index i.

index i.


to lay claim



one thousand entrance points

to the honeycombed wood

upright, in the sand, now

that the green rind

has died




a hallowed question—

what keeps us here?

flat roots



build a fence to mitigate

extreme area



even one millimeter of movement

the sand grains


over time, the foothold






through latillas–

face to the gap

air pushes through


of a secret



the barrier eternal

with an open place


remember this











a new house, empty

a dry willow



(it was days ago, I think—


five coyotes








we may take our relationships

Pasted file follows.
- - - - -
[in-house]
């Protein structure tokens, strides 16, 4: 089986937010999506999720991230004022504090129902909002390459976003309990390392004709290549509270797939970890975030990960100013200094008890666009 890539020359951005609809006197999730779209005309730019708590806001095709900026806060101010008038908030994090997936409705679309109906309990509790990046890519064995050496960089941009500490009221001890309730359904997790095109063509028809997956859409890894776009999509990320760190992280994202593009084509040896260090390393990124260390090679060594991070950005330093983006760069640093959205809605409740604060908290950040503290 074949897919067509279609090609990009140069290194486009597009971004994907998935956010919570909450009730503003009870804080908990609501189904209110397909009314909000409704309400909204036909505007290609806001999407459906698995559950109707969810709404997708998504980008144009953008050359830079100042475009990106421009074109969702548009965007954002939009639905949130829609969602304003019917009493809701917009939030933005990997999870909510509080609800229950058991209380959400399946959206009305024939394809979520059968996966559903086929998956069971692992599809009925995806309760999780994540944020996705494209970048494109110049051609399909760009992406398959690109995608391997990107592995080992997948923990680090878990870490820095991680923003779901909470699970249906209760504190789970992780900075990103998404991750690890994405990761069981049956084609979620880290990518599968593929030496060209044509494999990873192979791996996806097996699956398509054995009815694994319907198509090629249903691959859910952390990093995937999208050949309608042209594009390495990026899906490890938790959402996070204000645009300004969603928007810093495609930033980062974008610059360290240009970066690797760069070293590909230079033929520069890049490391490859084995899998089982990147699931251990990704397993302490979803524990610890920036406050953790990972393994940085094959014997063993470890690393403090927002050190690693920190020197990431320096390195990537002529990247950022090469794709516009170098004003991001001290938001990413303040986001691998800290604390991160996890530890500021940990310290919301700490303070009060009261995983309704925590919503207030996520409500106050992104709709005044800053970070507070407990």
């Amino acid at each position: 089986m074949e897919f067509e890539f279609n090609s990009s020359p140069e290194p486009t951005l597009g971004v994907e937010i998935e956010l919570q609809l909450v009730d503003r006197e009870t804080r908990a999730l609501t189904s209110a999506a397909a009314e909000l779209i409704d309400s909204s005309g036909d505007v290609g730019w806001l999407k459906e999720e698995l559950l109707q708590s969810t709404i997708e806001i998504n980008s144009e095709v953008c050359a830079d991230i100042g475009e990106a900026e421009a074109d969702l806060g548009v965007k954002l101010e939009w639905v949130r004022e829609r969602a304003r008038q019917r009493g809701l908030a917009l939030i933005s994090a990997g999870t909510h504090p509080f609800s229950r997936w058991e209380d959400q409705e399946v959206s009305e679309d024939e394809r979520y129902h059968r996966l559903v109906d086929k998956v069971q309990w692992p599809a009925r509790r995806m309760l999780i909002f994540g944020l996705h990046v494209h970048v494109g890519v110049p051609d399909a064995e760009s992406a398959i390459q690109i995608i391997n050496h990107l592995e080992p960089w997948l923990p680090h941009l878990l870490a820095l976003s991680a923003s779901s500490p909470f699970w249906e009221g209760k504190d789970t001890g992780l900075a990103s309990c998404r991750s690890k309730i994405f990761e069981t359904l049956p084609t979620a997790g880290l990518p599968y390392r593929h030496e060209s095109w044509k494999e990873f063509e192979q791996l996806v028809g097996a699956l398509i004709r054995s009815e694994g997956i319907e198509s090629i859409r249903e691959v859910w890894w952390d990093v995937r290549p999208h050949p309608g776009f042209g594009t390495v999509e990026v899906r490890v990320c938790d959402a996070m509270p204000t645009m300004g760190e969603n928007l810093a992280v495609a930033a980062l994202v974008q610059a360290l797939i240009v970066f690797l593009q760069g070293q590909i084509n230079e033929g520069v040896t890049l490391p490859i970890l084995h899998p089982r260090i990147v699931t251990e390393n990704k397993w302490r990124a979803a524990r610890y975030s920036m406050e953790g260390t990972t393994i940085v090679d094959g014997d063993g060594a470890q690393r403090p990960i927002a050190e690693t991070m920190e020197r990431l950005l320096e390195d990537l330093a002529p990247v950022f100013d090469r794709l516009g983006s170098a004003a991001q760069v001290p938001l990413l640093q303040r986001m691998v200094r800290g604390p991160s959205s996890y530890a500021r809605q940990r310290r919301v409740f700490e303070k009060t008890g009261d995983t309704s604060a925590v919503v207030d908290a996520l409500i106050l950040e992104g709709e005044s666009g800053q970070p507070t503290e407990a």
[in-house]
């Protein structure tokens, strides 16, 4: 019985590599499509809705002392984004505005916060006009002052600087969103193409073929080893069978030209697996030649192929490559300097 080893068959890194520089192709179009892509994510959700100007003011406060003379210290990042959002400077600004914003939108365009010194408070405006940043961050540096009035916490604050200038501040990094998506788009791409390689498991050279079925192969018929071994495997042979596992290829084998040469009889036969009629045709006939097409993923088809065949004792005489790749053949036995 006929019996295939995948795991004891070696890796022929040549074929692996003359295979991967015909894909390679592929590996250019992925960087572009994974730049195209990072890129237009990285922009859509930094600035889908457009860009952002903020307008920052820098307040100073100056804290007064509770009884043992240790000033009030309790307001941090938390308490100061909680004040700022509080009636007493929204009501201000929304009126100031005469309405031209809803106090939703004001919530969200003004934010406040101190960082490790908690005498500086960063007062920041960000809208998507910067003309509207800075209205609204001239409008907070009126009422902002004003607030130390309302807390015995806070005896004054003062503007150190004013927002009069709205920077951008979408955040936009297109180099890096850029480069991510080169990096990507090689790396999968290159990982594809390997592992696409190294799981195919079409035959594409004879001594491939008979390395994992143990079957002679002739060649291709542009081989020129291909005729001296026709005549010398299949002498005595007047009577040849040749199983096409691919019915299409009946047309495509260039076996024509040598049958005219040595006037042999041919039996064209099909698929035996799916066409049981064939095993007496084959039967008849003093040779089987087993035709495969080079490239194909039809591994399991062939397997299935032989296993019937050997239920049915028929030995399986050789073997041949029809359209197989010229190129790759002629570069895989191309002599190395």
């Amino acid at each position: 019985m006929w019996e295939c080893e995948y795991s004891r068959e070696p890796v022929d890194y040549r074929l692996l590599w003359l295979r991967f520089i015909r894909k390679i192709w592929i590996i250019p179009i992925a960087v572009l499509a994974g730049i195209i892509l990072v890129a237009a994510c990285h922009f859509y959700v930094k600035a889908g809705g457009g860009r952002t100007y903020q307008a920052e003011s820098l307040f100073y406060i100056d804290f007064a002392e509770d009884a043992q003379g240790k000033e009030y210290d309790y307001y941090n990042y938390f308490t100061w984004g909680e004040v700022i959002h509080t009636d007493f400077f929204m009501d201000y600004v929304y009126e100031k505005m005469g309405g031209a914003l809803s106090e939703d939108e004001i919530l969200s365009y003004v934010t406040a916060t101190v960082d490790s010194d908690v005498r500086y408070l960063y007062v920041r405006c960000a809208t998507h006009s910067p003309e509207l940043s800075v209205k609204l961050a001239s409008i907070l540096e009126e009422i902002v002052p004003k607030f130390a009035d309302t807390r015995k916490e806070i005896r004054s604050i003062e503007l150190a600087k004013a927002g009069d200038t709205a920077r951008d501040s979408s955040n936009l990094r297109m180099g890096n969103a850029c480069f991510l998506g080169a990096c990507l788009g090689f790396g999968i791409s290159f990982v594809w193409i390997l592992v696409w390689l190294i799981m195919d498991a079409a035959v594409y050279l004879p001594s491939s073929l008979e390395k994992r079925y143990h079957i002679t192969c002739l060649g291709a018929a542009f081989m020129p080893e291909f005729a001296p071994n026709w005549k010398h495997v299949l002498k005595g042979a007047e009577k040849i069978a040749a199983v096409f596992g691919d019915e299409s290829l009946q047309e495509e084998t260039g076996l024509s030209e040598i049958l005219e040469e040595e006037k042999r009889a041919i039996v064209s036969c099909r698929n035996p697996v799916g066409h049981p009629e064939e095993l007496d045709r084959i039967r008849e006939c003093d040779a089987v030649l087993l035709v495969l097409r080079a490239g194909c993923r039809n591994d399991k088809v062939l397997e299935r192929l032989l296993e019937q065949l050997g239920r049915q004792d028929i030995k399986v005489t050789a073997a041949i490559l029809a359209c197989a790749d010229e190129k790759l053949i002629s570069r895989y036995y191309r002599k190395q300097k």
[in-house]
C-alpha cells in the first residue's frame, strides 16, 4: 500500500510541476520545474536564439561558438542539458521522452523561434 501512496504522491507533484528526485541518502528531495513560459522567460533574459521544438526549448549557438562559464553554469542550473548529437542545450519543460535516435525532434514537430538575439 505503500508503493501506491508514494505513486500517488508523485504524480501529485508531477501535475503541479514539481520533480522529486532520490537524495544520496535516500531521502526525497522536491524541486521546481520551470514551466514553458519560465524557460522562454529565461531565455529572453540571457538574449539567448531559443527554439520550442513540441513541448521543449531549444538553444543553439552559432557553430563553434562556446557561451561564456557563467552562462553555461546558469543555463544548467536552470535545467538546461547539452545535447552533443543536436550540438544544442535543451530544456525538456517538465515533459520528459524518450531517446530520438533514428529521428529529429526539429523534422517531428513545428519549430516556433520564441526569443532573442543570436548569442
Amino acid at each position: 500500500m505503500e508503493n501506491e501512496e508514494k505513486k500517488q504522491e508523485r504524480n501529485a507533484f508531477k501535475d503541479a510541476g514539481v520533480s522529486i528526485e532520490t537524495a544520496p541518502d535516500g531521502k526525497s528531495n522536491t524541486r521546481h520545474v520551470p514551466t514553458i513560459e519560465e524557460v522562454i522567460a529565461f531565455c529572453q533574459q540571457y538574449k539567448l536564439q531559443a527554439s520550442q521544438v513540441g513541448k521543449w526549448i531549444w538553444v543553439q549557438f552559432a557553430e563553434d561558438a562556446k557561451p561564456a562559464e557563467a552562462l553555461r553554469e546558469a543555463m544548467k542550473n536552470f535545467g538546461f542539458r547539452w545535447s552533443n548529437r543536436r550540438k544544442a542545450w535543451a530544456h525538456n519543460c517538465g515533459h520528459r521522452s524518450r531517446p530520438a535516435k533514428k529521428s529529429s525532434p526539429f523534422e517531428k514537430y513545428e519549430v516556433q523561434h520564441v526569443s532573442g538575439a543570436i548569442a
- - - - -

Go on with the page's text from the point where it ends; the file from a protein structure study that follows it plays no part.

too seriously—


a jet flies overhead,


detached, landless.



a whirling


air through the honeycomb,


or voices,

of thousands

who were here and wait.





cholla remnant

pulled from a trail

at high elevation, black

and wet with snow.


bones’ latent vigor–

decoration, an oddity





Note: latillas—are what we call fencing which are cut from young trees, here in New Mexico, with the bark left on the pole. They provide a textured fence line with an uneven skyline.They are all different heights and not perfectly straight. But, they are truly enjoyable to poets and New Mexicans.

A cholla is an upright, narrow cactus that grows throughout New Mexico and produces beautiful waxy flowers (cacti throw forth waxy, bright yellow or fuscia flowers). When the cholla cactus dessicates, the remaining material is woody, and hollow, with a honeycombed pattern.




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